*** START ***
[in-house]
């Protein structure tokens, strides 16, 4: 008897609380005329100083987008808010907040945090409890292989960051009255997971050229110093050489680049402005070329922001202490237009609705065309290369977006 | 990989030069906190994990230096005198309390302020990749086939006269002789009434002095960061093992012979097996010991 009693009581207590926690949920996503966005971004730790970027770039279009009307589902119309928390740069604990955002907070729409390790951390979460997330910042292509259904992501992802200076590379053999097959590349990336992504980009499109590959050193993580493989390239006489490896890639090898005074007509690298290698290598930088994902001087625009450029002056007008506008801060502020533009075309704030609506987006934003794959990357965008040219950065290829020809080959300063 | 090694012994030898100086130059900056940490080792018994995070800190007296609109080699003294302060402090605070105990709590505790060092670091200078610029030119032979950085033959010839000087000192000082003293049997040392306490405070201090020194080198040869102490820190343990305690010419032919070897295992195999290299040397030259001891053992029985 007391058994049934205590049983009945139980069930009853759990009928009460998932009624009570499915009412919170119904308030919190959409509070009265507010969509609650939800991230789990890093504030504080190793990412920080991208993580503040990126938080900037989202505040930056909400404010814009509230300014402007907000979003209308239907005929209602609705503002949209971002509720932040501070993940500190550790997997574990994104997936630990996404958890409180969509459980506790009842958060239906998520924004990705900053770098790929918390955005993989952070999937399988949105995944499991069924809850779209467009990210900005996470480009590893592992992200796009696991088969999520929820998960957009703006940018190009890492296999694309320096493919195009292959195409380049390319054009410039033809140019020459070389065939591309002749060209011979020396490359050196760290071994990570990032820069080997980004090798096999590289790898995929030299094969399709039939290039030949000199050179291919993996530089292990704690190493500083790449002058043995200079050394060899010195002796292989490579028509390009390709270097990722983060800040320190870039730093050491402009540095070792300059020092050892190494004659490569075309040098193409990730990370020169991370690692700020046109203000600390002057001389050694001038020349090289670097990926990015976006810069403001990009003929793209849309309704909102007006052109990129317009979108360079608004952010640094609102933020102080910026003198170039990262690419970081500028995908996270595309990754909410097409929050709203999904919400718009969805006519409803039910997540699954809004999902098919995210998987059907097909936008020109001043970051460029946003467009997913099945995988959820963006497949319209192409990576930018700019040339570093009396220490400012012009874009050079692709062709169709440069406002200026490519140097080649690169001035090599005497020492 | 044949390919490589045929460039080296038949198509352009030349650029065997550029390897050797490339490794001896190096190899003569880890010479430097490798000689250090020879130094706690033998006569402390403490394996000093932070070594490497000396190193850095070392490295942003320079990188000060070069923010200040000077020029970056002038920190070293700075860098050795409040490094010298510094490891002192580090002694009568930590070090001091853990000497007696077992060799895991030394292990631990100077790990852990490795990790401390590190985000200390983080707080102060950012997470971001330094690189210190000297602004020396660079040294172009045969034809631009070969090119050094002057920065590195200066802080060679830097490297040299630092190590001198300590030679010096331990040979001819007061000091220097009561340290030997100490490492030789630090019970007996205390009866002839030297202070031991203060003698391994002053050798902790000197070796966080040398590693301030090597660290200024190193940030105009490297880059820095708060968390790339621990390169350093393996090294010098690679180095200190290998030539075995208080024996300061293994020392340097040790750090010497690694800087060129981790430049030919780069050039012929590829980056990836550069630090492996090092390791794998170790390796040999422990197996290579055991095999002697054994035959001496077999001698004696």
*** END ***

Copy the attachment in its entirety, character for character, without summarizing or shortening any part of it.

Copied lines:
[in-house]
């Protein structure tokens, strides 16, 4: 008897609380005329100083987008808010907040945090409890292989960051009255997971050229110093050489680049402005070329922001202490237009609705065309290369977006 | 990989030069906190994990230096005198309390302020990749086939006269002789009434002095960061093992012979097996010991 009693009581207590926690949920996503966005971004730790970027770039279009009307589902119309928390740069604990955002907070729409390790951390979460997330910042292509259904992501992802200076590379053999097959590349990336992504980009499109590959050193993580493989390239006489490896890639090898005074007509690298290698290598930088994902001087625009450029002056007008506008801060502020533009075309704030609506987006934003794959990357965008040219950065290829020809080959300063 | 090694012994030898100086130059900056940490080792018994995070800190007296609109080699003294302060402090605070105990709590505790060092670091200078610029030119032979950085033959010839000087000192000082003293049997040392306490405070201090020194080198040869102490820190343990305690010419032919070897295992195999290299040397030259001891053992029985 007391058994049934205590049983009945139980069930009853759990009928009460998932009624009570499915009412919170119904308030919190959409509070009265507010969509609650939800991230789990890093504030504080190793990412920080991208993580503040990126938080900037989202505040930056909400404010814009509230300014402007907000979003209308239907005929209602609705503002949209971002509720932040501070993940500190550790997997574990994104997936630990996404958890409180969509459980506790009842958060239906998520924004990705900053770098790929918390955005993989952070999937399988949105995944499991069924809850779209467009990210900005996470480009590893592992992200796009696991088969999520929820998960957009703006940018190009890492296999694309320096493919195009292959195409380049390319054009410039033809140019020459070389065939591309002749060209011979020396490359050196760290071994990570990032820069080997980004090798096999590289790898995929030299094969399709039939290039030949000199050179291919993996530089292990704690190493500083790449002058043995200079050394060899010195002796292989490579028509390009390709270097990722983060800040320190870039730093050491402009540095070792300059020092050892190494004659490569075309040098193409990730990370020169991370690692700020046109203000600390002057001389050694001038020349090289670097990926990015976006810069403001990009003929793209849309309704909102007006052109990129317009979108360079608004952010640094609102933020102080910026003198170039990262690419970081500028995908996270595309990754909410097409929050709203999904919400718009969805006519409803039910997540699954809004999902098919995210998987059907097909936008020109001043970051460029946003467009997913099945995988959820963006497949319209192409990576930018700019040339570093009396220490400012012009874009050079692709062709169709440069406002200026490519140097080649690169001035090599005497020492 | 044949390919490589045929460039080296038949198509352009030349650029065997550029390897050797490339490794001896190096190899003569880890010479430097490798000689250090020879130094706690033998006569402390403490394996000093932070070594490497000396190193850095070392490295942003320079990188000060070069923010200040000077020029970056002038920190070293700075860098050795409040490094010298510094490891002192580090002694009568930590070090001091853990000497007696077992060799895991030394292990631990100077790990852990490795990790401390590190985000200390983080707080102060950012997470971001330094690189210190000297602004020396660079040294172009045969034809631009070969090119050094002057920065590195200066802080060679830097490297040299630092190590001198300590030679010096331990040979001819007061000091220097009561340290030997100490490492030789630090019970007996205390009866002839030297202070031991203060003698391994002053050798902790000197070796966080040398590693301030090597660290200024190193940030105009490297880059820095708060968390790339621990390169350093393996090294010098690679180095200190290998030539075995208080024996300061293994020392340097040790750090010497690694800087060129981790430049030919780069050039012929590829980056990836550069630090492996090092390791794998170790390796040999422990197996290579055991095999002697054994035959001496077999001698004696």